Adjustment to a New Culture
I had to find more friends. After several weeks in school I knew a couple of students but saw them only a few minutes, perhaps three times a week. I decided to learn a few more names. I came ten minutes early to my News Media and U.S. Government class. Two young women, one black and one white, were already there. I told myself to be aggressive and went up to them.
"Hi." I tried to be casual. "My name is Liu Zongren. I come from Beijing, China." I stressed Beijing, hoping that might create some attention.
"Oh, really? How do you find it here? " The white woman seemed interested.
I couldn't understand what she meant. "I came here by plane, of course." I must have looked lost. The white woman added quickly, "I mean, do you like this country?"
"Well, I don't know. " How foolish I was. Why had I said this?
"My name is Ann. This is Geri."
Several other students had arrived by now. I didn't know if the two women wanted to go on talking. I began feeling nervous when I realized I was standing in the middle of the classroom.
Ann started to move away. "Glad to meet you, Mr.— "
"Liu," I said in haste, "Just call me Liu. My last, no, my first name is too hard to pronounce."
"Glad to meet you, Mr. Liu," Ann repeated.
"Thank you," I said, my face turning red. I wondered what I had thanked them for, as I made my way to a seat.
After the class began, most of what the professor said escaped my ears and I left as soon as the lecture ended. I had no other class that day and I didn't want to go back to the loneliness of the McKnight house, so I explored around the grounds. Many students were entering a particular lecture hall. I stopped and checked my list of classes. It was a history class. Good.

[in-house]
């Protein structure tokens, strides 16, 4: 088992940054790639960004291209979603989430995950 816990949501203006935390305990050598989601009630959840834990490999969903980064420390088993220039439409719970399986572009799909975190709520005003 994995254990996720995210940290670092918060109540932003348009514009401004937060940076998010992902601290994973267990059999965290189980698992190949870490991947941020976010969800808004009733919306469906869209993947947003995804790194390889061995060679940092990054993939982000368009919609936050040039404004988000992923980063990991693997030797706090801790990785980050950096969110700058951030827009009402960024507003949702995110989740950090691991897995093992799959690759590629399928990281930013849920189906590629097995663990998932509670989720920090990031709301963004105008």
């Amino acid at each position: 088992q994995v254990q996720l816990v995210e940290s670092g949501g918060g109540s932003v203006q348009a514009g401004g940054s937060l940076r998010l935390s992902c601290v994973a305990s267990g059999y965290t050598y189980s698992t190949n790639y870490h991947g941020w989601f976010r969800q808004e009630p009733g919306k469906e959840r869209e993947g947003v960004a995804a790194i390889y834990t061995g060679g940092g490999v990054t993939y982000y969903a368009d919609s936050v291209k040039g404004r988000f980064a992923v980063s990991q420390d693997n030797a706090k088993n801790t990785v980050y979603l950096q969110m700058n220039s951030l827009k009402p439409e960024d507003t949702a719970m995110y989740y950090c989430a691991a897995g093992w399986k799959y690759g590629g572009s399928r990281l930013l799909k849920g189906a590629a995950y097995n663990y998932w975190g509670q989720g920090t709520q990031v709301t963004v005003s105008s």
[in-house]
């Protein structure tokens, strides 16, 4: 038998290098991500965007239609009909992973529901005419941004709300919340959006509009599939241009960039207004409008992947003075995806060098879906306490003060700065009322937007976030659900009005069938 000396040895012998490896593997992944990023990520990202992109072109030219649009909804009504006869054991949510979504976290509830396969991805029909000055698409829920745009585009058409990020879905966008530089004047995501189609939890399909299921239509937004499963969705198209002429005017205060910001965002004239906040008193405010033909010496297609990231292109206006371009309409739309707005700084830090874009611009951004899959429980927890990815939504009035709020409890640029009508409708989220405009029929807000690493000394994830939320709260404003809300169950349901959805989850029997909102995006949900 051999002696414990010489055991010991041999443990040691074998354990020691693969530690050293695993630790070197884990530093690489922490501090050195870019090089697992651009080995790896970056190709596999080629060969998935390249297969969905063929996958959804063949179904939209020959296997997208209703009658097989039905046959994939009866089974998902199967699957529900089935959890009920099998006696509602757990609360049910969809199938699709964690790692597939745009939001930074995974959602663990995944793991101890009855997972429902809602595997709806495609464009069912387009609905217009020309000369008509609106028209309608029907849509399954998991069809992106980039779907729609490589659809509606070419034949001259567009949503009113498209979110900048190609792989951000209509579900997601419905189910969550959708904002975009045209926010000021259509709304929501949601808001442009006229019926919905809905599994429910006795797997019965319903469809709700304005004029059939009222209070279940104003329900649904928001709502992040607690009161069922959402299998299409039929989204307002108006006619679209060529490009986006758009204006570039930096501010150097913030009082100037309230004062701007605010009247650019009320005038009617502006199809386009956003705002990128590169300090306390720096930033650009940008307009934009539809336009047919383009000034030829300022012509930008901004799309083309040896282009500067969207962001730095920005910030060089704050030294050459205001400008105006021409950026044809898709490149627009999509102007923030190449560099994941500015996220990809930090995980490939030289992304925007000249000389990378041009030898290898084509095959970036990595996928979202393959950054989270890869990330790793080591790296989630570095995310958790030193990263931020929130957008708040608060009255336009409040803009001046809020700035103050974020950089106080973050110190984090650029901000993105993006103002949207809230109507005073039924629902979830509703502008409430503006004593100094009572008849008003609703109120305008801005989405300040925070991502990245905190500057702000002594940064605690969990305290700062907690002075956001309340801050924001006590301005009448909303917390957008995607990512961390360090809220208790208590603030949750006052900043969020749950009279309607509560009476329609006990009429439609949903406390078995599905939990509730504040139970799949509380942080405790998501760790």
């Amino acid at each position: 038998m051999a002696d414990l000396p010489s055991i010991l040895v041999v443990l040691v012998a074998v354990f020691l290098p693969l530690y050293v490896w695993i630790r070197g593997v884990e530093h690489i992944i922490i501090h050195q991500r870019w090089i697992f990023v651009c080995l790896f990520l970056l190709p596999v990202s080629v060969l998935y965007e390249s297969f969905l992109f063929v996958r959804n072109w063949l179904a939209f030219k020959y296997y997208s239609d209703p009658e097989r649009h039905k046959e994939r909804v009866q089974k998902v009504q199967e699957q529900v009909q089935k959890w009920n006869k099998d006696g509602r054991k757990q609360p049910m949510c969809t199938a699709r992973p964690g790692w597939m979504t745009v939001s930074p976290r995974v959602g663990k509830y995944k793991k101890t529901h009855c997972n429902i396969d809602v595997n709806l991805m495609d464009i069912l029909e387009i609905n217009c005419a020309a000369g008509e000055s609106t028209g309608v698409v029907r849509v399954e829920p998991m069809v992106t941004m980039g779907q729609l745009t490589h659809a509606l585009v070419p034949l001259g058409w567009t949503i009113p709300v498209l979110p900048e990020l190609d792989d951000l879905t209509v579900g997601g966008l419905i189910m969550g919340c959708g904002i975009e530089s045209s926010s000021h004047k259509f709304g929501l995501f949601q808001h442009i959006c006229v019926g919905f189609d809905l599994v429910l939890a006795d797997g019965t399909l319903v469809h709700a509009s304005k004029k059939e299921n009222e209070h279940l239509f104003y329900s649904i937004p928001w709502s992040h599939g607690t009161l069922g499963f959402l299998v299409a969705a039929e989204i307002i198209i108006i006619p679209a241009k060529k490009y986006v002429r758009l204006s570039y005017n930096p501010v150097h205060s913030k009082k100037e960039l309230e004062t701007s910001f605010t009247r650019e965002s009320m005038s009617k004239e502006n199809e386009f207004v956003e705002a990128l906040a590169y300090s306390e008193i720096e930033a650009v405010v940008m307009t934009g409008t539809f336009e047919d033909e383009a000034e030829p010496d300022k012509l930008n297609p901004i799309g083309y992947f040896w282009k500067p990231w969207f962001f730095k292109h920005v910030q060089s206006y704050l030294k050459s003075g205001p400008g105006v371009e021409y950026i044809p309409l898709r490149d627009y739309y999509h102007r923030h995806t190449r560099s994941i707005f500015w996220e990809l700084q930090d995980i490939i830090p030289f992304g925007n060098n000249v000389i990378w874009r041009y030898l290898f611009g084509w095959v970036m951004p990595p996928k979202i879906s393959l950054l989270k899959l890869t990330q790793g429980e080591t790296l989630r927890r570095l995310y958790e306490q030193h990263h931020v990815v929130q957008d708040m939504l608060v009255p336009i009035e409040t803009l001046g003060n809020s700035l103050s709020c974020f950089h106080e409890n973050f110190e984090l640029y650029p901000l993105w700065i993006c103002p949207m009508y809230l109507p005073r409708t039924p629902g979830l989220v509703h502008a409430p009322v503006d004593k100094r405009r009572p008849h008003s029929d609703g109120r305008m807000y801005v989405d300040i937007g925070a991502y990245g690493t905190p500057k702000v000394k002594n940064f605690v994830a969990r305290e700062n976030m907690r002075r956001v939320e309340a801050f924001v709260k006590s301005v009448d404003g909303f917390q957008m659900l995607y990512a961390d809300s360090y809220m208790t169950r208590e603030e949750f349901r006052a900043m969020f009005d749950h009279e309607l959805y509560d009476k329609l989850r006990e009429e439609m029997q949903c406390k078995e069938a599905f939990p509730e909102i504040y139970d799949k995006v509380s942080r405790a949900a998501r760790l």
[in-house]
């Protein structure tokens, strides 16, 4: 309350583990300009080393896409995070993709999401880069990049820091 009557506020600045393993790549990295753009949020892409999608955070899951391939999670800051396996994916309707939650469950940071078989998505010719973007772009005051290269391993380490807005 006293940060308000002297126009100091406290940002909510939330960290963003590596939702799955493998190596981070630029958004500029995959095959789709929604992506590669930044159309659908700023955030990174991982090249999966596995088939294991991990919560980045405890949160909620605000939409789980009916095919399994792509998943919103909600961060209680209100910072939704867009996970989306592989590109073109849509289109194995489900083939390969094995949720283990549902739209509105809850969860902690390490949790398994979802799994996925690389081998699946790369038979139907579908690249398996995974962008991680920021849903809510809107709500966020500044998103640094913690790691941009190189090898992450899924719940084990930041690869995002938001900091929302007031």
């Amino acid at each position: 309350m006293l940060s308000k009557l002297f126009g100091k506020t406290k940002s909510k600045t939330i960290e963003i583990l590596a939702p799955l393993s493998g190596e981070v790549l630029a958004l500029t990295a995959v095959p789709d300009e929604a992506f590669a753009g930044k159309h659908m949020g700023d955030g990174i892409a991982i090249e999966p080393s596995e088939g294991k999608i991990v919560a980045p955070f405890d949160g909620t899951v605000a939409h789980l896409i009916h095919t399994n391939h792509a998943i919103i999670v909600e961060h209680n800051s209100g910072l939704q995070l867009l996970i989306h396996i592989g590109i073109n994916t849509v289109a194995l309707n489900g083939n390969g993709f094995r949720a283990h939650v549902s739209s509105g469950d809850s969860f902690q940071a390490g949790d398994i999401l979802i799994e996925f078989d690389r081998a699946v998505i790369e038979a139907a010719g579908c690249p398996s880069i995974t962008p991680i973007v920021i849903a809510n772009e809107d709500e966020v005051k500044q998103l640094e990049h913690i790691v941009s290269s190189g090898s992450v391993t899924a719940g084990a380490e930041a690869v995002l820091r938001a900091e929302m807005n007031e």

I went in. I sat in a seat away from the lecture stand. Nobody paid any attention to me. I saw several Asian faces among the crowd. I relaxed, took out my notebook, and opened the school newspaper, pretending to be an old hand. A young man sat down beside me and smiled. It was five minutes until class. Perhaps I could strike up a conversation with this friendly looking man. I started my set introduction. "My name is Liu Zongren. I come from Beijing, China."
"Glad to meet you. My name is George Christi." He seemed ready to talk.
"Please write down your name for me." I handed my notebook to him. "You know, it is very hard for me to remember American names without seeing them spelled out." I said this out of a desire to speak two more sentences, rather than as an explanation. I looked at what he wrote. "Is yours the same name as that British woman who writes mystery novels? "
"Sort of," he answered.
Seeing me at a loss, he asked, "How do you like the weather here?"
"Much the same as that in Beijing. We have cold winters, too."
"I hope someday I can go to Beijing."
"You'll be welcome. If you wait for two years, I can show you around." I was so very eager to make a friend of him.
Unfortunately, the professor appeared and the class began. I would be sure to come to this class again and locate this friendly person.
I didn't try my luck anymore that afternoon. Instead I found a seat in the library and tried to finish some assignments. I took out my books, but my mind refused to absorb anything. I glanced around the library; some students were doing their homework; a few were dozing on the sofa along the wall. Looking at those tired students, I remembered an article in the newspaper had reported that the 1981 fees would be $6,900. How could I blame them for not wanting to talk to me? Costs were so high; they had to put their time and energy into their studies.
I closed my books and began a letter to Fengyun, but couldn't finish it. Sad, I packed up my books and walked slowly back to my room. I knew my sadness came not only from missing my family, but also from the frustration of being unable to learn. People in Beijing must be thinking I was enjoying myself here in the richest country in the world. Yet I was suffering, not because people in America were not accepting me, but because they didn't understand me and didn't seem to care how I felt — and because I didn't understand them, either. After my three classes each day, I walked without aim around the grounds like a lost soul. I had no place to go.
I felt better when dusk fell, knowing that another day had passed.